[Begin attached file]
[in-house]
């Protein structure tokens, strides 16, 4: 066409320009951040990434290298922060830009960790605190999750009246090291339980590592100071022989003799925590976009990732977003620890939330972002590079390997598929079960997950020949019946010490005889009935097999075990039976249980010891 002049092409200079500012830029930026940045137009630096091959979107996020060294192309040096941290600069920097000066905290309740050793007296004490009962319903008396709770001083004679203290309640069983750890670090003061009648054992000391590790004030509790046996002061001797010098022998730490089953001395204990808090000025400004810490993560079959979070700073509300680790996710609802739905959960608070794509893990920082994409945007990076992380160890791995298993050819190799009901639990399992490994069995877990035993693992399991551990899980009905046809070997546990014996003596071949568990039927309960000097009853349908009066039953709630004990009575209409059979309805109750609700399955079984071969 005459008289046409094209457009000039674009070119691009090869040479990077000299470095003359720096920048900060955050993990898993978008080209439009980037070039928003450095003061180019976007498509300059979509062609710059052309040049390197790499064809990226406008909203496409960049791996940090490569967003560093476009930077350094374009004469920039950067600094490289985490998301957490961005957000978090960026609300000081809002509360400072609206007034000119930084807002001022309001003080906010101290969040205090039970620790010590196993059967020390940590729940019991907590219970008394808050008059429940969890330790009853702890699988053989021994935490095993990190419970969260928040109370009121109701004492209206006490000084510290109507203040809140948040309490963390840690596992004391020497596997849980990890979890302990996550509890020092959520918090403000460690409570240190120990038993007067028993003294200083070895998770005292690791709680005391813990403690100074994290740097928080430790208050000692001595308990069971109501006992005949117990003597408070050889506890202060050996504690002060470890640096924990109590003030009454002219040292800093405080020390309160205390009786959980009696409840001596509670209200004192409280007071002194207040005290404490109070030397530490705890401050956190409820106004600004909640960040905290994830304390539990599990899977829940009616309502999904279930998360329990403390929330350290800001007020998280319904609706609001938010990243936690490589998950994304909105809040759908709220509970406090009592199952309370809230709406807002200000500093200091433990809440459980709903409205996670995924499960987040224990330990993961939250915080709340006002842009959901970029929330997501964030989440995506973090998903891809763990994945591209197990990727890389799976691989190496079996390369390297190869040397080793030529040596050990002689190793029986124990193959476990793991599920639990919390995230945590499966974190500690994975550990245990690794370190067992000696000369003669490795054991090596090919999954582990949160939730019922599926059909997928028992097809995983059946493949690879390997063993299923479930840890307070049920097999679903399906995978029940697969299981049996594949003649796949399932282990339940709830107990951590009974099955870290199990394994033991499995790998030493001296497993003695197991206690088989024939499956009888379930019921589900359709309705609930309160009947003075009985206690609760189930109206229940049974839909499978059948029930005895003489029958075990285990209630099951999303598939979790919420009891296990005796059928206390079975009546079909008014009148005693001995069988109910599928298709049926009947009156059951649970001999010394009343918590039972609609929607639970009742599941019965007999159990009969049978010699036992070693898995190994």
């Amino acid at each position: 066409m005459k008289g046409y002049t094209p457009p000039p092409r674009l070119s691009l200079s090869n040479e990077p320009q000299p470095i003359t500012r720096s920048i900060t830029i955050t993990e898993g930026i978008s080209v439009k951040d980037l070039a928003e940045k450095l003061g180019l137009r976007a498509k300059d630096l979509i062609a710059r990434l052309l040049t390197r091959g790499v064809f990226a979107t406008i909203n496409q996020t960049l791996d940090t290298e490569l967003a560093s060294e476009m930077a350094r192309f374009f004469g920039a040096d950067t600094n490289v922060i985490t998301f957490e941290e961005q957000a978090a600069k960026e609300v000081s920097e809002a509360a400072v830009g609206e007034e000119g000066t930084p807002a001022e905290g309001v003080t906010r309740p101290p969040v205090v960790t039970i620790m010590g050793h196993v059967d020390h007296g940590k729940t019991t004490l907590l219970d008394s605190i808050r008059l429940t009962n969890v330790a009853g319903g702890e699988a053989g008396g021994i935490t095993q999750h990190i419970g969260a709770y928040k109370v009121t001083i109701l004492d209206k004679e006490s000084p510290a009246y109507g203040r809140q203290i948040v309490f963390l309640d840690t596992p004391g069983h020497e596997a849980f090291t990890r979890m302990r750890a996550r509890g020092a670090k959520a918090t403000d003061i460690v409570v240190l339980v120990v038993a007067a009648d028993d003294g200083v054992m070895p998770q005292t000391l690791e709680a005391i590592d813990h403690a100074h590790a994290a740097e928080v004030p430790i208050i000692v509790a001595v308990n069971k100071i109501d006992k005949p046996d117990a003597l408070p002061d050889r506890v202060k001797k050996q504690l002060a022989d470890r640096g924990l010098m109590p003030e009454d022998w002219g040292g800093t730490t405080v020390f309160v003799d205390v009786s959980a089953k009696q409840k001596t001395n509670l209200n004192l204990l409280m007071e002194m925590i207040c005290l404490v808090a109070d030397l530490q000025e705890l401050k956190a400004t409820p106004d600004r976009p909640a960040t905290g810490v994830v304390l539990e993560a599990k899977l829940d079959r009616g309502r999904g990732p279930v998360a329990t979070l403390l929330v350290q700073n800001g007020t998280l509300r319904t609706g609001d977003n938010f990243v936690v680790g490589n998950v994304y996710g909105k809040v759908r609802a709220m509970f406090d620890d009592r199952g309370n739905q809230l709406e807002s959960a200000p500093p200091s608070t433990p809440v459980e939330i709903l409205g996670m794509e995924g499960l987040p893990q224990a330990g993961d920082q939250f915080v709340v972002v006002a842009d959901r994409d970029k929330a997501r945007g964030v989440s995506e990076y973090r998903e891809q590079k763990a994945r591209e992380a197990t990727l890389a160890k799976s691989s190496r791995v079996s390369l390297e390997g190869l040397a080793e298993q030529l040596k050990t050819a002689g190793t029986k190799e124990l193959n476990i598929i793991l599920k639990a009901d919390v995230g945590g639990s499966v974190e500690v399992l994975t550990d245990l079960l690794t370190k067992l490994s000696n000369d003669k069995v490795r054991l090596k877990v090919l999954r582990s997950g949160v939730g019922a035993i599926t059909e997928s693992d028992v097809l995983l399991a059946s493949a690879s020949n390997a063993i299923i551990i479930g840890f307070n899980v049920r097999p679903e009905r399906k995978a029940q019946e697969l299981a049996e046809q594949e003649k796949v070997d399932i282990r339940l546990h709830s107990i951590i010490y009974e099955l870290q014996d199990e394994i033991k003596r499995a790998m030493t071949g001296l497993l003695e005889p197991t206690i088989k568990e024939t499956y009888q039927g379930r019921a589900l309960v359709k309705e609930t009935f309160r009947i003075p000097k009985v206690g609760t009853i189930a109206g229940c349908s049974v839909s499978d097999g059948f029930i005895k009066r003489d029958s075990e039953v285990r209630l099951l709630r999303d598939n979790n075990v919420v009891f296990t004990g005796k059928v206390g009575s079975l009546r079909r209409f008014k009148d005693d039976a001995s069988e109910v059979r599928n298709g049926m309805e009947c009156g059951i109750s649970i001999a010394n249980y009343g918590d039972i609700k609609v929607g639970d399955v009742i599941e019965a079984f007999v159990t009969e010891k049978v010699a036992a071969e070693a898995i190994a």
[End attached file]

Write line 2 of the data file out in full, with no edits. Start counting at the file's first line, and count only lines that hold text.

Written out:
């Protein structure tokens, strides 16, 4: 066409320009951040990434290298922060830009960790605190999750009246090291339980590592100071022989003799925590976009990732977003620890939330972002590079390997598929079960997950020949019946010490005889009935097999075990039976249980010891 002049092409200079500012830029930026940045137009630096091959979107996020060294192309040096941290600069920097000066905290309740050793007296004490009962319903008396709770001083004679203290309640069983750890670090003061009648054992000391590790004030509790046996002061001797010098022998730490089953001395204990808090000025400004810490993560079959979070700073509300680790996710609802739905959960608070794509893990920082994409945007990076992380160890791995298993050819190799009901639990399992490994069995877990035993693992399991551990899980009905046809070997546990014996003596071949568990039927309960000097009853349908009066039953709630004990009575209409059979309805109750609700399955079984071969 005459008289046409094209457009000039674009070119691009090869040479990077000299470095003359720096920048900060955050993990898993978008080209439009980037070039928003450095003061180019976007498509300059979509062609710059052309040049390197790499064809990226406008909203496409960049791996940090490569967003560093476009930077350094374009004469920039950067600094490289985490998301957490961005957000978090960026609300000081809002509360400072609206007034000119930084807002001022309001003080906010101290969040205090039970620790010590196993059967020390940590729940019991907590219970008394808050008059429940969890330790009853702890699988053989021994935490095993990190419970969260928040109370009121109701004492209206006490000084510290109507203040809140948040309490963390840690596992004391020497596997849980990890979890302990996550509890020092959520918090403000460690409570240190120990038993007067028993003294200083070895998770005292690791709680005391813990403690100074994290740097928080430790208050000692001595308990069971109501006992005949117990003597408070050889506890202060050996504690002060470890640096924990109590003030009454002219040292800093405080020390309160205390009786959980009696409840001596509670209200004192409280007071002194207040005290404490109070030397530490705890401050956190409820106004600004909640960040905290994830304390539990599990899977829940009616309502999904279930998360329990403390929330350290800001007020998280319904609706609001938010990243936690490589998950994304909105809040759908709220509970406090009592199952309370809230709406807002200000500093200091433990809440459980709903409205996670995924499960987040224990330990993961939250915080709340006002842009959901970029929330997501964030989440995506973090998903891809763990994945591209197990990727890389799976691989190496079996390369390297190869040397080793030529040596050990002689190793029986124990193959476990793991599920639990919390995230945590499966974190500690994975550990245990690794370190067992000696000369003669490795054991090596090919999954582990949160939730019922599926059909997928028992097809995983059946493949690879390997063993299923479930840890307070049920097999679903399906995978029940697969299981049996594949003649796949399932282990339940709830107990951590009974099955870290199990394994033991499995790998030493001296497993003695197991206690088989024939499956009888379930019921589900359709309705609930309160009947003075009985206690609760189930109206229940049974839909499978059948029930005895003489029958075990285990209630099951999303598939979790919420009891296990005796059928206390079975009546079909008014009148005693001995069988109910599928298709049926009947009156059951649970001999010394009343918590039972609609929607639970009742599941019965007999159990009969049978010699036992070693898995190994």